Wednesday, November 14, 2012
Water Birds at Malheur NWR
BURNS-HINES, Ore. -- Twenty-five miles south of Burns, the Narrows on Highway 205 separates Malheur and Harney lakes, with Mud Lake in the mix.
Darlene, Nora the Schnauzer and I loitered there at an arch-shaped pullout twice a day, mornings and evenings, Monday through Thursday in early September.
We often make a fall visit to the Malheur National Wildlife Refuge.
So, six times Darlene read and watched while Nora and I strolled back-and-forth for close-up views of grebes, pelicans, black-necked stilts, gulls, terns, black-capped night herons, American avocets, great blue herons and great white egrets.
Once we counted sixteen great white egrets.
One looked different, smaller with breeze-riffled plumes.
I noticed it. So did Darlene.
“May be a juvenile,” she said.
But in September?
We didn’t know. It looked like an egret, and it stood in the water between a full-sized great white egret and a great blue heron.
On subsequent sightings, we forgot the small egret’s differences.
Then, after returning to Walla Walla I visited Tim Blount’s web sight (www.harneybirder.com). He listed the sighting and a photo of a Little Blue Heron near Frenchglen. It resembled the small egret (with a bluish beak and legs). I sent him a photo to identify.
He did: Not a little blue heron or a young great white egret, but a snowy egret and not on my refuge bird list. I found it, however, in my favorite pocket-sized bird book ( Birds of the Inland Northwest and Northern Rockies) with local expert Mike Denny as one of its authors.
I should have checked the book at Hines.
But I didn’t.
Google reveals the little blue heron as “A smallish heron of the southeastern United States. … It is the only heron species in which first-year birds and adults show dramatically different coloration: first-year birds are pure white, while adults are blue.”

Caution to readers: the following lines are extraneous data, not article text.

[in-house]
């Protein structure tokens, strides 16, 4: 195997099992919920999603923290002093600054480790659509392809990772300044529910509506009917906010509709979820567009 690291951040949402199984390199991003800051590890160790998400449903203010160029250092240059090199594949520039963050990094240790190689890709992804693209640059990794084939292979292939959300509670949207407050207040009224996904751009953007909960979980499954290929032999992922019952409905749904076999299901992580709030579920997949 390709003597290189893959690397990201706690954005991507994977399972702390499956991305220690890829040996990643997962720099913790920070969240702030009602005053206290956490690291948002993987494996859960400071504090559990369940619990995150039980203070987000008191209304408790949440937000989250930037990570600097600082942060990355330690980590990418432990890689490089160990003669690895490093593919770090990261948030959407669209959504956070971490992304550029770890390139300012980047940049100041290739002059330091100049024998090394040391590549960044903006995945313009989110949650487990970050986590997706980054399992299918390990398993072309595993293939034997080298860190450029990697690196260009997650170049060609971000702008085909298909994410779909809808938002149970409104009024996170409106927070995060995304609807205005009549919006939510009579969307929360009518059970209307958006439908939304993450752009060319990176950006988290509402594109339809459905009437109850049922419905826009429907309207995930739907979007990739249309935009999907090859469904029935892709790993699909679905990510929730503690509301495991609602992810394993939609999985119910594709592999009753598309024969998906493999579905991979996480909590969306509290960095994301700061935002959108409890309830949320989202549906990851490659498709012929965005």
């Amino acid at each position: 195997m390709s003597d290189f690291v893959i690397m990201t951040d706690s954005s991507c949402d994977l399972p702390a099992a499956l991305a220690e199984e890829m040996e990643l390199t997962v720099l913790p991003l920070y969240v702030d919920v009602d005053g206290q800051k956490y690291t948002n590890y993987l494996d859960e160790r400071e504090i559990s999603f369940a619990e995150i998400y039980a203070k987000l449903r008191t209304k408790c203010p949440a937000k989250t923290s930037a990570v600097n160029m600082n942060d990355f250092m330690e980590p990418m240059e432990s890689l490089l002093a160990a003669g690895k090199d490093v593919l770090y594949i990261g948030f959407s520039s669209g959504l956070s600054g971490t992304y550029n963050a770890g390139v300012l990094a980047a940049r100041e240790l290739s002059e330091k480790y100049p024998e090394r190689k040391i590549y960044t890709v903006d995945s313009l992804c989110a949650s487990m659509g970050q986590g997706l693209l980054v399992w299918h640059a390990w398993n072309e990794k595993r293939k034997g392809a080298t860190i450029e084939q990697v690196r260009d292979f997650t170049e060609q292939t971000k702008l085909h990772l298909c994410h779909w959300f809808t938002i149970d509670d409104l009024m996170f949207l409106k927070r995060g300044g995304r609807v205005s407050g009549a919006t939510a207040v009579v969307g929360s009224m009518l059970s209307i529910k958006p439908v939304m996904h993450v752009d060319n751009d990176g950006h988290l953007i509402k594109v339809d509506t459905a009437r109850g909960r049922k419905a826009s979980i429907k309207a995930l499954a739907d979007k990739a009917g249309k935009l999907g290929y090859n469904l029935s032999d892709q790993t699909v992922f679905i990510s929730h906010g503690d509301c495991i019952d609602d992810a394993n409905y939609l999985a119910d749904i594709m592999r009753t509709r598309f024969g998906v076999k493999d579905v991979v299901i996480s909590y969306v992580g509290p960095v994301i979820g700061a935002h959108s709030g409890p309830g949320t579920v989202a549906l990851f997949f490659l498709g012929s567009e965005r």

Anyway, the frolicking, red-eyed grebes, in the backwater between the highway and the pullout demanded attention.
Terns and pelicans sailed overhead for wing shots with the 500-mm lens.
Herons and egrets launched from the water, stretching skyward with water drops spilling from scaly toes like jewels in the sunlight.
Flocks of avocets in fall plumage, heads down and tails up, burbled the shallows with hectic foraging.
Black-necked stilts prospected for morsels with stiff grace and microscopic absorption.
Sandhill cranes winged westward in V-formation, looking for a field with evening-time forage.
We left Rory and Ryan’s in Hines after breakfast at 7 a.m. Thursday for one more visit to see the birds at the Narrows.
On the way, Darlene spotted a fox on a giant brick of hay. I stopped. Pointed fox ears stood as silhouettes against the sky. I turned back to get the fox on my side.
It had disappeared. Drat.
Nevertheless, we spent another hour at the Narrows pullout. The smaller egret had moved farther out on the water. The blue heron and the white egret had moved on.
We also moved on, heading north toward John Day. We had barely crossed Highway 26, that goes west from Vale to Burns, when we spotted turkey buzzards in the sky and on fence posts.
So, I stopped.
After shooting buzzards for another 20 minutes, we headed home.